Dealing With Tardiness: Where Do You Draw the Line? | Business Town

Dealing With Tardiness: Where Do You Draw the Line?

Personally, I can’t stand it if the office cat arrives three minutes late. What is the point of having office hours if people aren’t going to show up on time? And if they start to show up late, how late is “OK”, and how late is “not OK”? Should trains and planes all fly ten minutes late so they can accommodate a few tardy arrivals?

Unfortunately, not everyone in the world shares my excitement about punctuality, especially today.

Why Do Some Otherwise Great, Hardworking Employees Have a Problem Being on Time?

Many good, hardworking people have a tendency to be habitually late, and despite my old Yankee work ethic, you are not going to increase your chances of business success by automatically coming down on them like a ton of bricks. They might have a generally great work ethic but being on time may just not seem important to them. They may also have previously been in workplaces where there was no importance placed on punctuality. Remember, you are the entrepreneur and have a different attitude toward work than do most employees.

When Should You Say Something about Tardiness?

Unless being precisely on time is crucially important, don’t bring up the tardiness issue with an employee who is occasionally late. Such employees will appreciate your tacit understanding and they will take it as a sign of your trust in them. Of course, if the employee is a security guard and you are operating a nuclear power plant, any display of tardiness could be serious. Use your judgment!

On the other hand, an employee who is habitually late can have a demoralizing effect on other employees who arrive for work on time. Furthermore, habitual lateness is an infectious disease. Soon many employees may exhibit tardy behavior.

The key question is, where do you draw the line on tardiness? If a person is ten or more minutes late more than five times within a given month, it’s time for a brief chat, in my opinion.

One person I recently interviewed for an HR position said that she had worked at workplaces that had three-minute, five-minute, and ten-minute tardiness limits. However, especially with high-demand tech employees, the trend has been toward highly flexible hours, let alone any tardiness rules.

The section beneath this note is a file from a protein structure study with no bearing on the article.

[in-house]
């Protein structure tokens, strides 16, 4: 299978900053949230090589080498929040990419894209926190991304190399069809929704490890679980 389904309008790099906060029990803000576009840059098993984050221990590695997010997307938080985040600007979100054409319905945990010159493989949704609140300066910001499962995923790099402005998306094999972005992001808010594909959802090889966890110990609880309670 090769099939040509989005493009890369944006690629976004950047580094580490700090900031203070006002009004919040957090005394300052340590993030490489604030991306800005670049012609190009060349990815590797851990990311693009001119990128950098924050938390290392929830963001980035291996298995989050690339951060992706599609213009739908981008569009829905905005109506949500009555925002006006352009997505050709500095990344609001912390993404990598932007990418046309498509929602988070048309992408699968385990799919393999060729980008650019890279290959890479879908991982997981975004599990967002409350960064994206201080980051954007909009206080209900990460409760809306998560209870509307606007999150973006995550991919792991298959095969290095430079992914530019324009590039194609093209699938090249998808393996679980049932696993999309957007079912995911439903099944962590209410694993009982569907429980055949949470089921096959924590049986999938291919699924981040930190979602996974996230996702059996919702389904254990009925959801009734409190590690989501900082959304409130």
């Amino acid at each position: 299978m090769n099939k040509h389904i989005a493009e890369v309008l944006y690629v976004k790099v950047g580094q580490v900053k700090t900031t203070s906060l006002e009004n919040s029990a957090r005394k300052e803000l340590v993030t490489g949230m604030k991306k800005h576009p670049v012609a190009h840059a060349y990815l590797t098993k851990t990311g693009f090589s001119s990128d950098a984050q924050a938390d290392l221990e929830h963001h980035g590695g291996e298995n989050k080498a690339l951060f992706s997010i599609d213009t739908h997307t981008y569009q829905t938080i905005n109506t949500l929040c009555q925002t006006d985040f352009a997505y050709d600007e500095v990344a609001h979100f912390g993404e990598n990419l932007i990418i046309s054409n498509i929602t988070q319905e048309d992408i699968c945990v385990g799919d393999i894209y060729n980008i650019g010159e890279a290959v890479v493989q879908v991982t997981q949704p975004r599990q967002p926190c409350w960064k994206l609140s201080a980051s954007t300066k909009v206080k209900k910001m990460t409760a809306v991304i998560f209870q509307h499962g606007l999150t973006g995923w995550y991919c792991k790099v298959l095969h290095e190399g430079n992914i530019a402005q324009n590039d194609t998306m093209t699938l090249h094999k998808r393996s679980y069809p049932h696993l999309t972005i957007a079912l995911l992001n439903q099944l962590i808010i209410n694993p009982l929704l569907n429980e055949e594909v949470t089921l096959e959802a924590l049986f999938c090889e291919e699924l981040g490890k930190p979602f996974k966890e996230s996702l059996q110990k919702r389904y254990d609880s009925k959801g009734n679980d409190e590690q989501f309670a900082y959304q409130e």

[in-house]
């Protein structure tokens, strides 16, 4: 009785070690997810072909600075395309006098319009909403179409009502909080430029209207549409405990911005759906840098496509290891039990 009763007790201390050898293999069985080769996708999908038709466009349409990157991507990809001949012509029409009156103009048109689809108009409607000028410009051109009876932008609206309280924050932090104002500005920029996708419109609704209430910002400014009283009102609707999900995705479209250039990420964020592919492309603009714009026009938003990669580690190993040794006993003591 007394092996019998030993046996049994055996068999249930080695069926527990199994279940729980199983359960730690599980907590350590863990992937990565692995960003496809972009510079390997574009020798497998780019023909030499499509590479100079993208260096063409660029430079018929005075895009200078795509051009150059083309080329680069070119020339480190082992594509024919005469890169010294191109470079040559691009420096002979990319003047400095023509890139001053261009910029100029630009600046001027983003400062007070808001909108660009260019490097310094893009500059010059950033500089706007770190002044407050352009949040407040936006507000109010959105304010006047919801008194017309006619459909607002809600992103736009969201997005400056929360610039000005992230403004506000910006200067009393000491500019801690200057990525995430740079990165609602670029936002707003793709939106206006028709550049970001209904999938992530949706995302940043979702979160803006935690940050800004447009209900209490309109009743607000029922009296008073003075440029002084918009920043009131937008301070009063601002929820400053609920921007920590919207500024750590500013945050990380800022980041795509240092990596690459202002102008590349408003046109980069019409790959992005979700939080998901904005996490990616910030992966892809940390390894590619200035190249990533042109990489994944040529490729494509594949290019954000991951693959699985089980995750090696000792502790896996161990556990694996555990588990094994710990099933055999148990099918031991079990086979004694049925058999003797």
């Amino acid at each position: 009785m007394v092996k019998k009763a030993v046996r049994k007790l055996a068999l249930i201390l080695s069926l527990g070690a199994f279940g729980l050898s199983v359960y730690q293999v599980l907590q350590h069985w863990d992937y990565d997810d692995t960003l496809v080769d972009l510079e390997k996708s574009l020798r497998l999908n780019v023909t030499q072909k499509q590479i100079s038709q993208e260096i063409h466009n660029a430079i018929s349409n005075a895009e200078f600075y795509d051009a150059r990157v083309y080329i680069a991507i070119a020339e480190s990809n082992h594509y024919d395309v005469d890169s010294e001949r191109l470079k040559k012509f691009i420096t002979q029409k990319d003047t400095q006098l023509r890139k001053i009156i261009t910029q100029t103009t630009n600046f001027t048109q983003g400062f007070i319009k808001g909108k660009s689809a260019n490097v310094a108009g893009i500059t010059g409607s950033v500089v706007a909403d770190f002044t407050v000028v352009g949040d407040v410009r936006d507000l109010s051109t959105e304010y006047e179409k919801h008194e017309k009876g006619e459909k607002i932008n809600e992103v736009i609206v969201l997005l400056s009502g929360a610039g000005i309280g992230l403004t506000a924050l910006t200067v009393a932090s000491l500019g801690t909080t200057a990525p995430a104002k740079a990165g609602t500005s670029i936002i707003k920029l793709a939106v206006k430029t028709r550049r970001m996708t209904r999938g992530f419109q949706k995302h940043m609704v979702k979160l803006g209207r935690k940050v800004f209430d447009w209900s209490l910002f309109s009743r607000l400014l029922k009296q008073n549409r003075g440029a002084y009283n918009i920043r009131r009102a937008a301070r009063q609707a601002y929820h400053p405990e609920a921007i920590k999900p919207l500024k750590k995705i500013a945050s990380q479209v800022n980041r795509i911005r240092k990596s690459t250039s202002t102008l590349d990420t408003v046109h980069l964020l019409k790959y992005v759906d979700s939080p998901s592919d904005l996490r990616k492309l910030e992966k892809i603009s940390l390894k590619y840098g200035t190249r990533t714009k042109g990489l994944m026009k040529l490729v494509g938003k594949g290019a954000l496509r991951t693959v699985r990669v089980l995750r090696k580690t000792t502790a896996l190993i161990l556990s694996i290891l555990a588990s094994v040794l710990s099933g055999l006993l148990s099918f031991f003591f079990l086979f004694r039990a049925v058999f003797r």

What Should You Say to a Habitually Late Employee?

Assuming you want to keep your employees on a standard schedule, I suggest the following when an employee is tardy:

“Linda, overall I really enjoy having you on our team. I would really appreciate it, however, if you could cut back on your tardiness. I can understand being late on occasion for whatever or even no apparent reason. But it sets my day off on the wrong foot when you aren’t here on time. Enough is enough. Can I count on you for a little improvement in this area?”

Virtually all tardiness problems disappear after a gentle talk. Unless the problem is extremely severe, stick to a very light approach. But sooner or later you will encounter an employee who feels he or she shouldn’t have to work on a schedule.

One employee actually told me that she felt “professionals” should be able to come and go within the workplace whenever they pleased. She saw absolutely nothing wrong with arriving two hours late. Well, now she can still come and go whenever she pleases—she just can’t do it at our workplace!

Takeaways You Can Use

  • Habitual lateness will spread if left unchecked.
  • Most tardiness issues will go away after a clear and positive talk.
  • Have a consistent strategy for dealing with tardiness.

About Bob Adams

Bob Adams is a Harvard MBA serial entrepreneur. He has started over a dozen businesses including one that he launched with $1500 and sold for $40 million. He has written 17 books and created 52 online courses for entrepreneurs. Bob also founded BusinessTown, the go-to learning platform for starting and running a business.